How do you go about improving your web hits? Frustration with low outreach is one of the main reasons people stop blogging – both business blogging and hobby bloggers alike. There is no magic rule to high visibility, good hits or sustained viewers despite what some websites might promise you for £30 per month. You can’t predict what posts might go viral, but there are some things you can do to improve your visibility.
I’m currently averaging around 2,500 hits per month. That might be low to some of you. To others, it might be an astoundingly high interaction you can’t manage in a year let alone in a month. Also, in the ever-changing search engine algorithms, what might work today might not necessarily work tomorrow. I could tell you all about keywords and their placement but I suspect in 5-10 years time they will be less important than other things. Besides, you want to write because you enjoy writing and don’t want to think so much about the science of it.
Here, then, I present several ways you can improve your blog’s visibility without resorting to anything too technical.
Trim the Fat
It may sound quite reasonable to assume that your visibility increases with more hits, but it’s not necessarily the case. Do you really need to keep posts with such titles as “Who Will Succeed David Tennant as The Doctor?” and “Merry Christmas 2013!”? No, you don’t. This is dead weight and could (according to some) drag down your popularity. Google especially like sites that are well-maintained with broad appeal. Getting rid of posts that nobody reads is one good tactic.
Better Internal Linking
If you write on a common theme, you can keep your visitor on your site (and improve your blog hits) by linking to similar blog posts. Most people go about this the wrong way (I haven’t put actual links in, but imagine the bold bits below are links):
Although my blog is not about climbing, I’m a keen climber. I talk about this issue a lot. Here, here and here are some recent posts.
What you should do instead is put the links in the text organically:
Although my blog is not about climbing, I do discuss it on this blog regularly. The first time I went bouldering was pretty embarrassing. But I eventually met some great new climbing friends. We recently started a local climbing team so we could compete!
Side note: Internal linking is great, but it creates one massive headache – dead links when you delete out of date posts. Blog posts that link to posts that are no longer there are essentially punished by search engines. Also, it doesn’t look good for your blog when a reader wants to see another blog post and get that dreaded 404 page instead.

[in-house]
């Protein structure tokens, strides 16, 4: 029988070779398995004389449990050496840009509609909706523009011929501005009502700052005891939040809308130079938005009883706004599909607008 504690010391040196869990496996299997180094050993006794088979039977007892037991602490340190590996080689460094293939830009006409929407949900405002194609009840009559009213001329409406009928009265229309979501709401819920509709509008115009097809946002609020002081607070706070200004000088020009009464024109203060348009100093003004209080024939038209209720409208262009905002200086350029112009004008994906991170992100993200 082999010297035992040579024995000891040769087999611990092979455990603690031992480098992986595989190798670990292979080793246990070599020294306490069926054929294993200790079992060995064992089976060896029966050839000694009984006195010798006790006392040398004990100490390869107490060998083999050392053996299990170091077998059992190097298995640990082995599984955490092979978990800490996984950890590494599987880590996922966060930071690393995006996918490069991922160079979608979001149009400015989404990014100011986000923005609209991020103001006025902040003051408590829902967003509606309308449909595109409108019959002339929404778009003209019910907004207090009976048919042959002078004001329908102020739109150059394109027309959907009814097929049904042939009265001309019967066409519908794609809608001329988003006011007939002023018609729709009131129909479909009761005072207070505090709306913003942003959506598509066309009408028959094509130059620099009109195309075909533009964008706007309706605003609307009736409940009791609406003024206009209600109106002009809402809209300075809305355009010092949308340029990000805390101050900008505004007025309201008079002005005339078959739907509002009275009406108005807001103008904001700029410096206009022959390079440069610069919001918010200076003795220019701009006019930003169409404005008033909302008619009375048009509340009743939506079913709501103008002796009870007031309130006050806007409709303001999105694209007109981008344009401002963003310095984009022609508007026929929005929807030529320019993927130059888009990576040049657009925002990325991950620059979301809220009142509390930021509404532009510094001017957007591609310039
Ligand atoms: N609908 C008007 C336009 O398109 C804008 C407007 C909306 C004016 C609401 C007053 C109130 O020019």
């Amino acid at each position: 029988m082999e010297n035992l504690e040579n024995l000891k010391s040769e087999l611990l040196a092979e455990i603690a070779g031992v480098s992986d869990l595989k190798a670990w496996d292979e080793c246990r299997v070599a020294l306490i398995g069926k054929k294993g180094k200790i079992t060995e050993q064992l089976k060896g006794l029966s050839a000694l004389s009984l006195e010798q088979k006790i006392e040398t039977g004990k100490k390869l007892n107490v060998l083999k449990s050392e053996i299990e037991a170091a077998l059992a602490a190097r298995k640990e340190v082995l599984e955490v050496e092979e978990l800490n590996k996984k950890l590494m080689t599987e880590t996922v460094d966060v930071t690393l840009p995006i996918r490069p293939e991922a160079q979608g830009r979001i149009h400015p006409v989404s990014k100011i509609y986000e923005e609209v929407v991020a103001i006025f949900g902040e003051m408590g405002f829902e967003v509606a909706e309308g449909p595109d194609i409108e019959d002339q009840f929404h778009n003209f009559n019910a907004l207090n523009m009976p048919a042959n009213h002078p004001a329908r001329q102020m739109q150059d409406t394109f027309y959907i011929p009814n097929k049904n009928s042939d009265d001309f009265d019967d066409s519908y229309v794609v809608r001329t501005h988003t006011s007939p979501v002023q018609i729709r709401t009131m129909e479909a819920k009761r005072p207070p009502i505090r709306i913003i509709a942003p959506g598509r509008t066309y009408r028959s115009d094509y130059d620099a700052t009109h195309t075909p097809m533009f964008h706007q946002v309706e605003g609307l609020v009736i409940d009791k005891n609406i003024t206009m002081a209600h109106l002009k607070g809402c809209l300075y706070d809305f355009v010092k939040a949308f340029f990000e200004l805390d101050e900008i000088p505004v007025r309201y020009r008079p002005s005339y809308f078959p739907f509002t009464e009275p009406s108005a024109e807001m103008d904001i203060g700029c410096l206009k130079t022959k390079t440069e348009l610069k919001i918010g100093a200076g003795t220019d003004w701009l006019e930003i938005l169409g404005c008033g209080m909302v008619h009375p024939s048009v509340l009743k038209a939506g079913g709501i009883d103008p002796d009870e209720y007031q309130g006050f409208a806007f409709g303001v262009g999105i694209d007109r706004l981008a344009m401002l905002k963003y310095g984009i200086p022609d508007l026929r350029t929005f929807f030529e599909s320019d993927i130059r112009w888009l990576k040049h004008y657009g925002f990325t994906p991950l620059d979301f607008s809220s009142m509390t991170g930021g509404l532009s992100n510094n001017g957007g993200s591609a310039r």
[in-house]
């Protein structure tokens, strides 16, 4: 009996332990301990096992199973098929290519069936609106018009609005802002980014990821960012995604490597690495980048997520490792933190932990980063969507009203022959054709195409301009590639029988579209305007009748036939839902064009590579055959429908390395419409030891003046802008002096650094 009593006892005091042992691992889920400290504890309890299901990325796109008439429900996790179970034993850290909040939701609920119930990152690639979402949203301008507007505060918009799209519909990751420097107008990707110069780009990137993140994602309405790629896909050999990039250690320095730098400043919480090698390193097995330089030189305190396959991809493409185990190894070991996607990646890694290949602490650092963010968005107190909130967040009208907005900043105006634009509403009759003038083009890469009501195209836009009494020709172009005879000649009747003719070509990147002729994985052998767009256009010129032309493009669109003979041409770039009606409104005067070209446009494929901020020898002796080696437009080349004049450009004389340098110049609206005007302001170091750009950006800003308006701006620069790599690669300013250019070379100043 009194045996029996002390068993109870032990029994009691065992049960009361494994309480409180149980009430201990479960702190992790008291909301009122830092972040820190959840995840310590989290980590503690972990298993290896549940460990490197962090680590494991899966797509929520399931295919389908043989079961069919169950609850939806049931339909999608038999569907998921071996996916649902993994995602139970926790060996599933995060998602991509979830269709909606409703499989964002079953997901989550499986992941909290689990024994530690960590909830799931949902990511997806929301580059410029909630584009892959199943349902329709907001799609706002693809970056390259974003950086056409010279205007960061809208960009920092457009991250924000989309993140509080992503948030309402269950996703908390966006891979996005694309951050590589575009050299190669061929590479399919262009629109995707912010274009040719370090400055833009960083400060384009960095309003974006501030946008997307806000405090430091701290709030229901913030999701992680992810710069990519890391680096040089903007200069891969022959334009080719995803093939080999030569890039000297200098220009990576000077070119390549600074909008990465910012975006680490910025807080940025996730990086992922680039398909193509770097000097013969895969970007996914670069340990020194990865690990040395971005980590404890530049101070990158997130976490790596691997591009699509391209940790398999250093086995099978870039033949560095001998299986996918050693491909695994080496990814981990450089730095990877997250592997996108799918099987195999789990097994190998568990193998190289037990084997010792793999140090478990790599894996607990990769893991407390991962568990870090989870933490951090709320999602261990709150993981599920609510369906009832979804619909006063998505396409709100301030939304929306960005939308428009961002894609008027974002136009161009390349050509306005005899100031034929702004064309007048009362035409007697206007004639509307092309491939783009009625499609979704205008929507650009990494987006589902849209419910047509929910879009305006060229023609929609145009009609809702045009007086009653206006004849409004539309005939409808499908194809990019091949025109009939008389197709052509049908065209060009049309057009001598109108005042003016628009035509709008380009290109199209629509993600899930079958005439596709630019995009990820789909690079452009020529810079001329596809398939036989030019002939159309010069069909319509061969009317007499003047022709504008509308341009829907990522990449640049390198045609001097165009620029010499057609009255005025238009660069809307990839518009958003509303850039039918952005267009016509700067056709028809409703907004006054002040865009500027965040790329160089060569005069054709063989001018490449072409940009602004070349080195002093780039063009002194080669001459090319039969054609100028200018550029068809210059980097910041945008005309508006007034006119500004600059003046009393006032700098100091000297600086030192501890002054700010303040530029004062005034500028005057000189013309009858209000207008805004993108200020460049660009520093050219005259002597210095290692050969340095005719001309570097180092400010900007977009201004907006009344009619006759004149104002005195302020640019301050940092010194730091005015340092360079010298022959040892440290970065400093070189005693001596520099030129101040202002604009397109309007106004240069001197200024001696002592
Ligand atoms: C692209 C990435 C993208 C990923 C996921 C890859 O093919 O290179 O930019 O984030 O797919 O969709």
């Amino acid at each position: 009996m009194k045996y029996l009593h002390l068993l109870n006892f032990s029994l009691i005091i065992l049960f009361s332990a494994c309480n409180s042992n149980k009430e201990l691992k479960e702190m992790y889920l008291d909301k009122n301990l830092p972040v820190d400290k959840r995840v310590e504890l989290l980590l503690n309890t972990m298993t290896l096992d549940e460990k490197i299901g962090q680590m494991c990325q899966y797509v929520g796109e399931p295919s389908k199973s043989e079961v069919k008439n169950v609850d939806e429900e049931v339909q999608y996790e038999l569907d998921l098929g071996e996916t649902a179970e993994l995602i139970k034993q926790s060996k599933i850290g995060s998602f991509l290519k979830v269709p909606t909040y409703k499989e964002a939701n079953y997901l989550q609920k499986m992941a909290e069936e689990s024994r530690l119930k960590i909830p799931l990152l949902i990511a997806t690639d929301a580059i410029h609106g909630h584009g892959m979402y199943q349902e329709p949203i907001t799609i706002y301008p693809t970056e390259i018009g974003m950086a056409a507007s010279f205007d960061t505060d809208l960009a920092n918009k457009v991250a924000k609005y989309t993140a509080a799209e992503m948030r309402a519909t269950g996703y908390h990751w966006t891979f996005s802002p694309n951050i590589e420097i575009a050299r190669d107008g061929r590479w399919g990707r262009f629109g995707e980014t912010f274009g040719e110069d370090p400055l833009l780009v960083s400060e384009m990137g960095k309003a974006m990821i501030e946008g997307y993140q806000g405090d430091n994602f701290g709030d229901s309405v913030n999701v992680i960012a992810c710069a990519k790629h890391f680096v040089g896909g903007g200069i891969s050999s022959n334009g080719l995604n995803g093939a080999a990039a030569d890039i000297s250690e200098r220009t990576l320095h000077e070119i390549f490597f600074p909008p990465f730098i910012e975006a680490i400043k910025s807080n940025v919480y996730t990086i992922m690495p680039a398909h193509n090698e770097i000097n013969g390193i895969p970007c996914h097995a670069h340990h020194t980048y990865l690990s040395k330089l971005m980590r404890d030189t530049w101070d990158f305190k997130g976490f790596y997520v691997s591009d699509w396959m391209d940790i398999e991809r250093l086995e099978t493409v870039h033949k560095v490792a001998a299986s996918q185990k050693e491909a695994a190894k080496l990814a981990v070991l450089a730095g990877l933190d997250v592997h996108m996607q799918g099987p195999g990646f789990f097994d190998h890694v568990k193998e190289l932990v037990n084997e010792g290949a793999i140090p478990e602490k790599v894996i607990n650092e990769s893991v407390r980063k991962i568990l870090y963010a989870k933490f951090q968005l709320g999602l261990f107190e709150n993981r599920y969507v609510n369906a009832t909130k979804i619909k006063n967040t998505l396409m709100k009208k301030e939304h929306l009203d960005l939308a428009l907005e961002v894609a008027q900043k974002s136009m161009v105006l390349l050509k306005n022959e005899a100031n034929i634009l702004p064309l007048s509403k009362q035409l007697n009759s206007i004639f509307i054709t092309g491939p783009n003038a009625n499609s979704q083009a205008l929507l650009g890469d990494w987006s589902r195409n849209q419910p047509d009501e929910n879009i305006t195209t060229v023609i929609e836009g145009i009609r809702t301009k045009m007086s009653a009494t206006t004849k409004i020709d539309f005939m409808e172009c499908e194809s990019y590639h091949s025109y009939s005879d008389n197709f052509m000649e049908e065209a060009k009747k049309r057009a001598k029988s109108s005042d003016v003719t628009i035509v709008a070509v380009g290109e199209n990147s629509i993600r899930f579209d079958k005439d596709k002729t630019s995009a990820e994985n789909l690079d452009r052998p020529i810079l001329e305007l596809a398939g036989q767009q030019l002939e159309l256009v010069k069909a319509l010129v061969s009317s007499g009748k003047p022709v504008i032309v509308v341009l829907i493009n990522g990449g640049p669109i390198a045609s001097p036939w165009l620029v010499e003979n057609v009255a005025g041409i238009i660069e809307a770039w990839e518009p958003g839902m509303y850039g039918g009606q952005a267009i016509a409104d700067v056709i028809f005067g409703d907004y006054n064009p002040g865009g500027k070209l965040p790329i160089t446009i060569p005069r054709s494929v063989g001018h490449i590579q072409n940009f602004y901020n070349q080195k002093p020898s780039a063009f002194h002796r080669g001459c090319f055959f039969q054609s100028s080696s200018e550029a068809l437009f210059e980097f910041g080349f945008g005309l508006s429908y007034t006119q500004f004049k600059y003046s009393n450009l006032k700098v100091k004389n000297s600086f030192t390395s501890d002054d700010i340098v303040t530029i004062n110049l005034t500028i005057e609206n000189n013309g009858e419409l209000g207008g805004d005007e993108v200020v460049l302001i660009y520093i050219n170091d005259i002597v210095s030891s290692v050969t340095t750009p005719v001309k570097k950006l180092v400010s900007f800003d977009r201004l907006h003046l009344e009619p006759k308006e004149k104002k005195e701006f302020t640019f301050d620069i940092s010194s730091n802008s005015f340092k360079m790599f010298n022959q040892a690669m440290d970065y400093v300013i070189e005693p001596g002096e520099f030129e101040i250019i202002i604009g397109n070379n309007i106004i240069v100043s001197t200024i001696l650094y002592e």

Use the Flesch Readability Test
This is far less of an algorithm based tactic as it is about common sense. What is the Flesch Readability Test? Simply, it analyses how easy to read a piece of text is. The basic principles of the Flesch Readability Test are:
- Short and punchy sentences (no more than 20 words)
- Use easy to understand words – leave out slang or local idioms. Remember that what makes sense where you live may not make sense elsewhere, especially so for whom your native language is a second or third language to somebody else. They say the UK and the USA are two countries divided by a common language and it’s true
- Don’t use complex, difficult or obscure words when a simple one will do unless the content warrants it
Think About Blog Structure
Think back to the early days of the internet – long, dense reams of text with few (if any) images. Bandwidth was precious; therefore, posting videos and images was counterproductive to a lot of websites. That is not the case these days. Images and videos break up the text. Did you know that the optimum length of a piece of text is 300 words? That doesn’t mean your post should be 300 words, it means that each section (general text between images, videos and headers) should be no longer than 300 words.
One common mistake most people make is to post short blog posts regularly. They think that having a lot of content is a surefire way of getting the blog noticed. But in the world of infinite blog posts where everybody has something to say, it is not quantity that gets you noticed – it’s the quality. Content is king, as they say. There has been strong suspicion for some time that long-form blog posts fare better than short-form because they provide more value. Contrary to the belief that today’s “yoof” has no attention span, long-form posts on subjects perform consistently better than short-form. When I look through my own high-ranking posts, I find the best performing are those over 1200 words. I don’t blog with posts of that length very often, perhaps once or twice per month. I much more commonly post (as I do with my clients) in the 450-600 range.
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